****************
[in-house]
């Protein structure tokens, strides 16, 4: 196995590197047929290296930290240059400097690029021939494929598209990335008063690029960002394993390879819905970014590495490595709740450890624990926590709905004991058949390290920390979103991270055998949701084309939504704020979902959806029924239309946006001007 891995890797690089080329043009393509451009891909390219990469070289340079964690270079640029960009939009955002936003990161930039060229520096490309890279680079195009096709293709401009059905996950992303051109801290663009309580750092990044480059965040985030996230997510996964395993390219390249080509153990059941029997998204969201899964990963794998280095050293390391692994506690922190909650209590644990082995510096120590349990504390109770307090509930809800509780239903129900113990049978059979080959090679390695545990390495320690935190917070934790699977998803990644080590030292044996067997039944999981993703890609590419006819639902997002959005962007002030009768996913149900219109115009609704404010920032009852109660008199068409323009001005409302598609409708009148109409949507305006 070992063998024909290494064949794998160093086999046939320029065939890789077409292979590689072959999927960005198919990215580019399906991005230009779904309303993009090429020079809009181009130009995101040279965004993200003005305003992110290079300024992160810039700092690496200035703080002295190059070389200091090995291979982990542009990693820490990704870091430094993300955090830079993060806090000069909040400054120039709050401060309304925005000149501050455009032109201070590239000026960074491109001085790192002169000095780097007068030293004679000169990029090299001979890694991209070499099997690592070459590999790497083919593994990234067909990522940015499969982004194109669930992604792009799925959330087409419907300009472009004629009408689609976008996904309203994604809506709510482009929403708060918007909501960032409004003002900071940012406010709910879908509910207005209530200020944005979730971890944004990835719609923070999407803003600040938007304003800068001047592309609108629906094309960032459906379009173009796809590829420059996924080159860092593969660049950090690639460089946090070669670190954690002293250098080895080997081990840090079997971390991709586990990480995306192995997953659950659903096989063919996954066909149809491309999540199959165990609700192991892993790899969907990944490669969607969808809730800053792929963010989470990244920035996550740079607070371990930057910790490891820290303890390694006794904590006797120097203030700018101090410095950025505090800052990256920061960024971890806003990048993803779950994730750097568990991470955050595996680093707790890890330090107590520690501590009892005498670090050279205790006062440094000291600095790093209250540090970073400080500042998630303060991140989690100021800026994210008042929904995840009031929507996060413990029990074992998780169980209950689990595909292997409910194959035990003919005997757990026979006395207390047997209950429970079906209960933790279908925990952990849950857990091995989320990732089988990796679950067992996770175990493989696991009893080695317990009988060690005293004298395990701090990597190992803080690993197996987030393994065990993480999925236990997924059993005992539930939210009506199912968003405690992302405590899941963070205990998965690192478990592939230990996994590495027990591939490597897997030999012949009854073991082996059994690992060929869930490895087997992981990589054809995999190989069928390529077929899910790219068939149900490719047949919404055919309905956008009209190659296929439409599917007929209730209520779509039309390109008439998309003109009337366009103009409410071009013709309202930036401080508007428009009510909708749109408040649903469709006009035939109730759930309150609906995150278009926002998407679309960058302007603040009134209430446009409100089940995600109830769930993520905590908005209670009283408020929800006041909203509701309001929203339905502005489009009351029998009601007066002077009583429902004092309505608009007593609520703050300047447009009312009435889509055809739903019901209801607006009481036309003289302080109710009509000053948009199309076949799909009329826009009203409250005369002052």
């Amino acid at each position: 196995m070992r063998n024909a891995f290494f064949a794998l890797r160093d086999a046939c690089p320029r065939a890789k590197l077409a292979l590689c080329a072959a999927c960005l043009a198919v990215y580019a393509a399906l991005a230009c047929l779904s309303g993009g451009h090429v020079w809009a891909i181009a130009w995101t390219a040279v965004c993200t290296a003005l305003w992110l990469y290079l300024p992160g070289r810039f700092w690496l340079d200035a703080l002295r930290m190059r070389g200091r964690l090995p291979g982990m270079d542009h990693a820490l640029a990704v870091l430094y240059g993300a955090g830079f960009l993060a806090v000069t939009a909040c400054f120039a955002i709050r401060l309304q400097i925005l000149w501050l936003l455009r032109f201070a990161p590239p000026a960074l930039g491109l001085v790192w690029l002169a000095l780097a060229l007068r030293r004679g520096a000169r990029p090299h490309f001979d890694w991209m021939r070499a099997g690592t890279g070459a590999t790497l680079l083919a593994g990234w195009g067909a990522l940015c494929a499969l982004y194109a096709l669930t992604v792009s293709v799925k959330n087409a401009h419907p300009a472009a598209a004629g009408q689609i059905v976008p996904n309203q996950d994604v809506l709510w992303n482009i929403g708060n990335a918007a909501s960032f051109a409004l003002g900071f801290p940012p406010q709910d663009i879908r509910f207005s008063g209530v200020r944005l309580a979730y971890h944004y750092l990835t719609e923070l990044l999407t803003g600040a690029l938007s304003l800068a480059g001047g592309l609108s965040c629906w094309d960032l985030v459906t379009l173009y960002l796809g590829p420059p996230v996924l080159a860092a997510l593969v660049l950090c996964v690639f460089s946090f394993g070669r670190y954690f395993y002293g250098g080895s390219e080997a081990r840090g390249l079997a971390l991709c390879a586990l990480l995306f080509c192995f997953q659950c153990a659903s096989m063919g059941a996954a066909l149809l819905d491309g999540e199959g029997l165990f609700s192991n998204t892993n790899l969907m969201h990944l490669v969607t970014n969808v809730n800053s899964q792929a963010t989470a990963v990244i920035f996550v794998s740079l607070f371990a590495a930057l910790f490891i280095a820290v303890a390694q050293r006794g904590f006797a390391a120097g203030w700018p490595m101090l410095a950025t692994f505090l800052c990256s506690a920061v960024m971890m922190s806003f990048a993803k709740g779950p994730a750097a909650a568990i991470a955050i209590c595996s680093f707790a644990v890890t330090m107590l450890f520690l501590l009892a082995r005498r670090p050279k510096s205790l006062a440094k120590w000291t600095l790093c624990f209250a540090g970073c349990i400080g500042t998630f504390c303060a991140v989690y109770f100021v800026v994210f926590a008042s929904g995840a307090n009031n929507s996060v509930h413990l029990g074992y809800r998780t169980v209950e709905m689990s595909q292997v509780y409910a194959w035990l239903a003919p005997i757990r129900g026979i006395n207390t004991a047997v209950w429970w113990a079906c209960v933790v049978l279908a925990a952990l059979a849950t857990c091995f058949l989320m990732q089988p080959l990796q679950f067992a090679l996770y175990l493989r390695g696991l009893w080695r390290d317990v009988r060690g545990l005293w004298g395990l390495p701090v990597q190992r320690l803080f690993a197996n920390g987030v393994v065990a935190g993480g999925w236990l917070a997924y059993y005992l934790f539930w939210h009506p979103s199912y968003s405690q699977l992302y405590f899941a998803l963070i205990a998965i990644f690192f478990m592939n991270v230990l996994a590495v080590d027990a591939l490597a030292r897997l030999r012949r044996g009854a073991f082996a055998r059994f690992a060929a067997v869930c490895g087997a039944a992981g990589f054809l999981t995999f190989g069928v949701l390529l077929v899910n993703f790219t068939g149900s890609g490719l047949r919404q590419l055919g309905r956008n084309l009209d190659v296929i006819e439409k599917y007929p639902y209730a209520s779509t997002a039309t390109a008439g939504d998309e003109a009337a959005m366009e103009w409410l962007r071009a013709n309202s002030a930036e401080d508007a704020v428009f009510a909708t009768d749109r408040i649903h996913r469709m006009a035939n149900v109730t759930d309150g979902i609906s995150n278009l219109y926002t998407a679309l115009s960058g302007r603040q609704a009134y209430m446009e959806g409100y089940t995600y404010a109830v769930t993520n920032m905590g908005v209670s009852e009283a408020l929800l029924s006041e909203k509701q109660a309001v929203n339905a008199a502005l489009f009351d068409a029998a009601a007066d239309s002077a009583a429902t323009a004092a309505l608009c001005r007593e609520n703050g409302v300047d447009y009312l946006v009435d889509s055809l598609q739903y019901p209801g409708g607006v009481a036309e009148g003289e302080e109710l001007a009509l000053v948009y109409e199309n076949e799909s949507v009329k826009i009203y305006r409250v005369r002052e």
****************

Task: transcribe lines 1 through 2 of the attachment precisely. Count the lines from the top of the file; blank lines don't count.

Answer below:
[in-house]
């Protein structure tokens, strides 16, 4: 196995590197047929290296930290240059400097690029021939494929598209990335008063690029960002394993390879819905970014590495490595709740450890624990926590709905004991058949390290920390979103991270055998949701084309939504704020979902959806029924239309946006001007 891995890797690089080329043009393509451009891909390219990469070289340079964690270079640029960009939009955002936003990161930039060229520096490309890279680079195009096709293709401009059905996950992303051109801290663009309580750092990044480059965040985030996230997510996964395993390219390249080509153990059941029997998204969201899964990963794998280095050293390391692994506690922190909650209590644990082995510096120590349990504390109770307090509930809800509780239903129900113990049978059979080959090679390695545990390495320690935190917070934790699977998803990644080590030292044996067997039944999981993703890609590419006819639902997002959005962007002030009768996913149900219109115009609704404010920032009852109660008199068409323009001005409302598609409708009148109409949507305006 070992063998024909290494064949794998160093086999046939320029065939890789077409292979590689072959999927960005198919990215580019399906991005230009779904309303993009090429020079809009181009130009995101040279965004993200003005305003992110290079300024992160810039700092690496200035703080002295190059070389200091090995291979982990542009990693820490990704870091430094993300955090830079993060806090000069909040400054120039709050401060309304925005000149501050455009032109201070590239000026960074491109001085790192002169000095780097007068030293004679000169990029090299001979890694991209070499099997690592070459590999790497083919593994990234067909990522940015499969982004194109669930992604792009799925959330087409419907300009472009004629009408689609976008996904309203994604809506709510482009929403708060918007909501960032409004003002900071940012406010709910879908509910207005209530200020944005979730971890944004990835719609923070999407803003600040938007304003800068001047592309609108629906094309960032459906379009173009796809590829420059996924080159860092593969660049950090690639460089946090070669670190954690002293250098080895080997081990840090079997971390991709586990990480995306192995997953659950659903096989063919996954066909149809491309999540199959165990609700192991892993790899969907990944490669969607969808809730800053792929963010989470990244920035996550740079607070371990930057910790490891820290303890390694006794904590006797120097203030700018101090410095950025505090800052990256920061960024971890806003990048993803779950994730750097568990991470955050595996680093707790890890330090107590520690501590009892005498670090050279205790006062440094000291600095790093209250540090970073400080500042998630303060991140989690100021800026994210008042929904995840009031929507996060413990029990074992998780169980209950689990595909292997409910194959035990003919005997757990026979006395207390047997209950429970079906209960933790279908925990952990849950857990091995989320990732089988990796679950067992996770175990493989696991009893080695317990009988060690005293004298395990701090990597190992803080690993197996987030393994065990993480999925236990997924059993005992539930939210009506199912968003405690992302405590899941963070205990998965690192478990592939230990996994590495027990591939490597897997030999012949009854073991082996059994690992060929869930490895087997992981990589054809995999190989069928390529077929899910790219068939149900490719047949919404055919309905956008009209190659296929439409599917007929209730209520779509039309390109008439998309003109009337366009103009409410071009013709309202930036401080508007428009009510909708749109408040649903469709006009035939109730759930309150609906995150278009926002998407679309960058302007603040009134209430446009409100089940995600109830769930993520905590908005209670009283408020929800006041909203509701309001929203339905502005489009009351029998009601007066002077009583429902004092309505608009007593609520703050300047447009009312009435889509055809739903019901209801607006009481036309003289302080109710009509000053948009199309076949799909009329826009009203409250005369002052």